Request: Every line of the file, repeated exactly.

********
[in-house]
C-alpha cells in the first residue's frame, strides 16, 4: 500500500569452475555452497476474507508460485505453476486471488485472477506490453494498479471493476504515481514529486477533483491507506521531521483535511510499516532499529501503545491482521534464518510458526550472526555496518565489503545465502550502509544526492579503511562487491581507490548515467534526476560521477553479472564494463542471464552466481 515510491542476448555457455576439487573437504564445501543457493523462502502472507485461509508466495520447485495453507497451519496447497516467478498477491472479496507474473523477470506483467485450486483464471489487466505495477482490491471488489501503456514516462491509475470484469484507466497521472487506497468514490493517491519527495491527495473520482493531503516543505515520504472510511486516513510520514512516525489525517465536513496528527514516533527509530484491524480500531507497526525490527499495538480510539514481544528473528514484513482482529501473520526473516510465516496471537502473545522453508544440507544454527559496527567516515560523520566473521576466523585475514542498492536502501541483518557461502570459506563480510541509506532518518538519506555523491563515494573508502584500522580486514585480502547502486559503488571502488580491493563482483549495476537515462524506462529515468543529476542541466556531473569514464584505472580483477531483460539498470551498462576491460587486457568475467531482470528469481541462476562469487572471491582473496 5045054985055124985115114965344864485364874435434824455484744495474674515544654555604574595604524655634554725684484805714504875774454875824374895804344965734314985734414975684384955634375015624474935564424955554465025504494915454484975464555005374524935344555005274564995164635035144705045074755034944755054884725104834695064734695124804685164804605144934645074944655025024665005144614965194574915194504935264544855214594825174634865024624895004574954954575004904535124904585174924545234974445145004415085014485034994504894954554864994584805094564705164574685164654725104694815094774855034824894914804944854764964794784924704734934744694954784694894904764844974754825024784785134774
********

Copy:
[in-house]
C-alpha cells in the first residue's frame, strides 16, 4: 500500500569452475555452497476474507508460485505453476486471488485472477506490453494498479471493476504515481514529486477533483491507506521531521483535511510499516532499529501503545491482521534464518510458526550472526555496518565489503545465502550502509544526492579503511562487491581507490548515467534526476560521477553479472564494463542471464552466481 515510491542476448555457455576439487573437504564445501543457493523462502502472507485461509508466495520447485495453507497451519496447497516467478498477491472479496507474473523477470506483467485450486483464471489487466505495477482490491471488489501503456514516462491509475470484469484507466497521472487506497468514490493517491519527495491527495473520482493531503516543505515520504472510511486516513510520514512516525489525517465536513496528527514516533527509530484491524480500531507497526525490527499495538480510539514481544528473528514484513482482529501473520526473516510465516496471537502473545522453508544440507544454527559496527567516515560523520566473521576466523585475514542498492536502501541483518557461502570459506563480510541509506532518518538519506555523491563515494573508502584500522580486514585480502547502486559503488571502488580491493563482483549495476537515462524506462529515468543529476542541466556531473569514464584505472580483477531483460539498470551498462576491460587486457568475467531482470528469481541462476562469487572471491582473496 5045054985055124985115114965344864485364874435434824455484744495474674515544654555604574595604524655634554725684484805714504875774454875824374895804344965734314985734414975684384955634375015624474935564424955554465025504494915454484975464555005374524935344555005274564995164635035144705045074755034944755054884725104834695064734695124804685164804605144934645074944655025024665005144614965194574915194504935264544855214594825174634865024624895004574954954575004904535124904585174924545234974445145004415085014485034994504894954554864994584805094564705164574685164654725104694815094774855034824894914804944854764964794784924704734934744694954784694894904764844974754825024784785134774